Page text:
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Youth and Education news
 December 1, 2010, Volume

Archaeologists Discover Stonehenge's Timber Twin
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A woodhenge similar to the new discovery

England: Stonehenge is ancient and mysterious circle of giant obelisks on the Salisbury Plain.  A new archaeological survey suggests it may have once had a nearby wooden "twin."  Archaeologists are calling it "Woodhenge."

A" henge" describes any British circular ritual site dating from 3,000 - 2,000 B.C.

"The idea of finding something as significant and dramatic as this monument, so close to Stonehenge, is just brilliant," said archaeologist Henry Chapman. "It will completely change the way we think about Stonehenge and the surrounding landscape."

A team of archaeologists found the new henge by using sensors that show a high-definition 3-D view of what's under the ground. The monument was composed of six rings of wooden posts enclosed by an earthen embankment.

 "Every time you excavate, you damage the site by moving material," Chapman says. "With the technology we use, such as ground-penetrating radar, there's no need to dig."

The scientists discovered a circle of 24 post holes underground, less than 3,000 feet from Stonehenge. The ring measured about 82 feet in diameter -- 17 feet less than Stonehenge. It was enclosed by an inner ditch and possibly Archaeologists discover another Stonehenge-like structure close to the originalan outer bank.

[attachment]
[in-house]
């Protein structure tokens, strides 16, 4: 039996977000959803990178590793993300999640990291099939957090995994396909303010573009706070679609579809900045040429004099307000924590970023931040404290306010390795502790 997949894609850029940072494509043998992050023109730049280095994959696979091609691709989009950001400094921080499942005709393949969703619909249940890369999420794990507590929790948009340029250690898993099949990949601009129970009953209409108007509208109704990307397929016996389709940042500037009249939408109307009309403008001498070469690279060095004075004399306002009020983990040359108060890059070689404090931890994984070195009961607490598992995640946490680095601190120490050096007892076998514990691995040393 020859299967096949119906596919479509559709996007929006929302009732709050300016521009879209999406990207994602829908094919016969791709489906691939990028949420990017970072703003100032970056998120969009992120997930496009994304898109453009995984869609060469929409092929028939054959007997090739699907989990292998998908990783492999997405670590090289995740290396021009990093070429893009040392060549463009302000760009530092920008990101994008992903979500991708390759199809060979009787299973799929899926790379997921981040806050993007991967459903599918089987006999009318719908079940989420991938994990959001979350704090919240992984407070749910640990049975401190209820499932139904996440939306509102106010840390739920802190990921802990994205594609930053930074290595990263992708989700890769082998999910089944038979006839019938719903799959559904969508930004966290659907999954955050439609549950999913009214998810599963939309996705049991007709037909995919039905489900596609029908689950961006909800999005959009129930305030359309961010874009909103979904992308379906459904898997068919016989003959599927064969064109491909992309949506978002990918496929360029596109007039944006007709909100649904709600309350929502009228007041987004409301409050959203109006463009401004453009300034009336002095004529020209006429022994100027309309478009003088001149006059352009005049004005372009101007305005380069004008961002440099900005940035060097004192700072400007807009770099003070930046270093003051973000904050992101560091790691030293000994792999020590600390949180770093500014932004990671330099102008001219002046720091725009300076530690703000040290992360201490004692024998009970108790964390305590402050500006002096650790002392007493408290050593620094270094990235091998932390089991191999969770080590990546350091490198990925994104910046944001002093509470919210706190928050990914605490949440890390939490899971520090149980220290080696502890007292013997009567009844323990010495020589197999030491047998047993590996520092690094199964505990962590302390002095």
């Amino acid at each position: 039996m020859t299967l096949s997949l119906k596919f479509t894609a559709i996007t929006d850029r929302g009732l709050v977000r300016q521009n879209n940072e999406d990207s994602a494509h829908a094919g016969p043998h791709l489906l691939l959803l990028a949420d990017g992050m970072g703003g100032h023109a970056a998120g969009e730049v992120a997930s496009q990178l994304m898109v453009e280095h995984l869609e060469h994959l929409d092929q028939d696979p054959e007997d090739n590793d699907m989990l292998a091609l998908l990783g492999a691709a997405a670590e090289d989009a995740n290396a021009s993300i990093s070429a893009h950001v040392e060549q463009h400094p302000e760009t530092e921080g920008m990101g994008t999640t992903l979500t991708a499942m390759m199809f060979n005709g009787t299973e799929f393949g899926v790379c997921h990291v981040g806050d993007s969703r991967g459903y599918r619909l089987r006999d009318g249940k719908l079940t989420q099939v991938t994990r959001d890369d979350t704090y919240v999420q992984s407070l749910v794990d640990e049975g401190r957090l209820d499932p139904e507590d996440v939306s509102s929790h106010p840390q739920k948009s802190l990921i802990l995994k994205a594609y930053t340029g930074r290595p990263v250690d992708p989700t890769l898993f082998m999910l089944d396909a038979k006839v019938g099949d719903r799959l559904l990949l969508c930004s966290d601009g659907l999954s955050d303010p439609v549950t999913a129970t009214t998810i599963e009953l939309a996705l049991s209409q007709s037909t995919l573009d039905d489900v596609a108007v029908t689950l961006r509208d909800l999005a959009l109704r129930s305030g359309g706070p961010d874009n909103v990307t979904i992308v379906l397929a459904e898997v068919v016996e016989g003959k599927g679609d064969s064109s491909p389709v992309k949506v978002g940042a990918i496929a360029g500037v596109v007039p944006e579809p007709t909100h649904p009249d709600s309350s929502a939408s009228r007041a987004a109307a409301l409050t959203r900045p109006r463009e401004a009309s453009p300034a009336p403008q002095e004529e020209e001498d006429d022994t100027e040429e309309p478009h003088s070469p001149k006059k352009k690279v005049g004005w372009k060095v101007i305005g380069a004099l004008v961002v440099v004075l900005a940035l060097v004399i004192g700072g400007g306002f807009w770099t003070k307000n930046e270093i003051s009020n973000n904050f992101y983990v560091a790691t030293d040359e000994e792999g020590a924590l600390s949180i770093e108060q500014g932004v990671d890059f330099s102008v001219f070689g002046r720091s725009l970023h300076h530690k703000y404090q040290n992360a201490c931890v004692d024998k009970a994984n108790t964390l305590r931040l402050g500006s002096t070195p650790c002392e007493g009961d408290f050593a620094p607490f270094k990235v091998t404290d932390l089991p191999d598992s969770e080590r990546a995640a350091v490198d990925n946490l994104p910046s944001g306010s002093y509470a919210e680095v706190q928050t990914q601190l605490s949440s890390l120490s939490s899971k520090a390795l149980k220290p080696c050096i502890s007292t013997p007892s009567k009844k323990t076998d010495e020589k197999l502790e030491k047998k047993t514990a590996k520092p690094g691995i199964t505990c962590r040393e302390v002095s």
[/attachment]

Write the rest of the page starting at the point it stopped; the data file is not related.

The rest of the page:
"The post holes are up to a meter in diameter, which suggests that the timbers they'd have held would have been at least 10 feet high," Chapman says.

Chapman believes it was built about 4,500 years ago, near the time that Stonehenge's world-famous trilithons were erected.

Trilithons are prehistoric structures with two upright stone blocks that support a third which lies across the top.

The newly discovered monument mirrors a nearby henge uncovered in 1937. That circle overlooks the ancient stone structure and has two entrances. All three henges appear to have been deliberately aligned.

"... what we're seeing is that Stonehenge, when it entered its very grand phrase, wasn't the only structure in the area," Chapman said.  "It was surrounded by other complex structures, that may have been used much like medieval cathedrals." So instead of being the focus of all the ancient folks' attention, Stonehenge was likely just one ... part of the religious landscape.

A different woodhenge reconstruction

While ancient Britons didn't record their thoughts, the latest discovery offers insighst into their beliefs. Chapman  suggests  "wood and stone" may be connected as "symbolic meanings" for ancient Brits.  Another archaeologist, Mike Parker Pearson, is a henge expert. He suggests the wooden structures may have be related to feasts for the living, while the stone circles were realms of the dead.

About 5 square miles of land around Stonehenge will be scanned by 2014. That information will be provided in a detailed map.

"I think in the next four years, we're going to have quite a different understanding of Stonehenge," Chapman says. "We're going to fill in the detail between the standing monuments, and hopefully by doing that, show the complexities and subtleties of the Neolithic people who were here."

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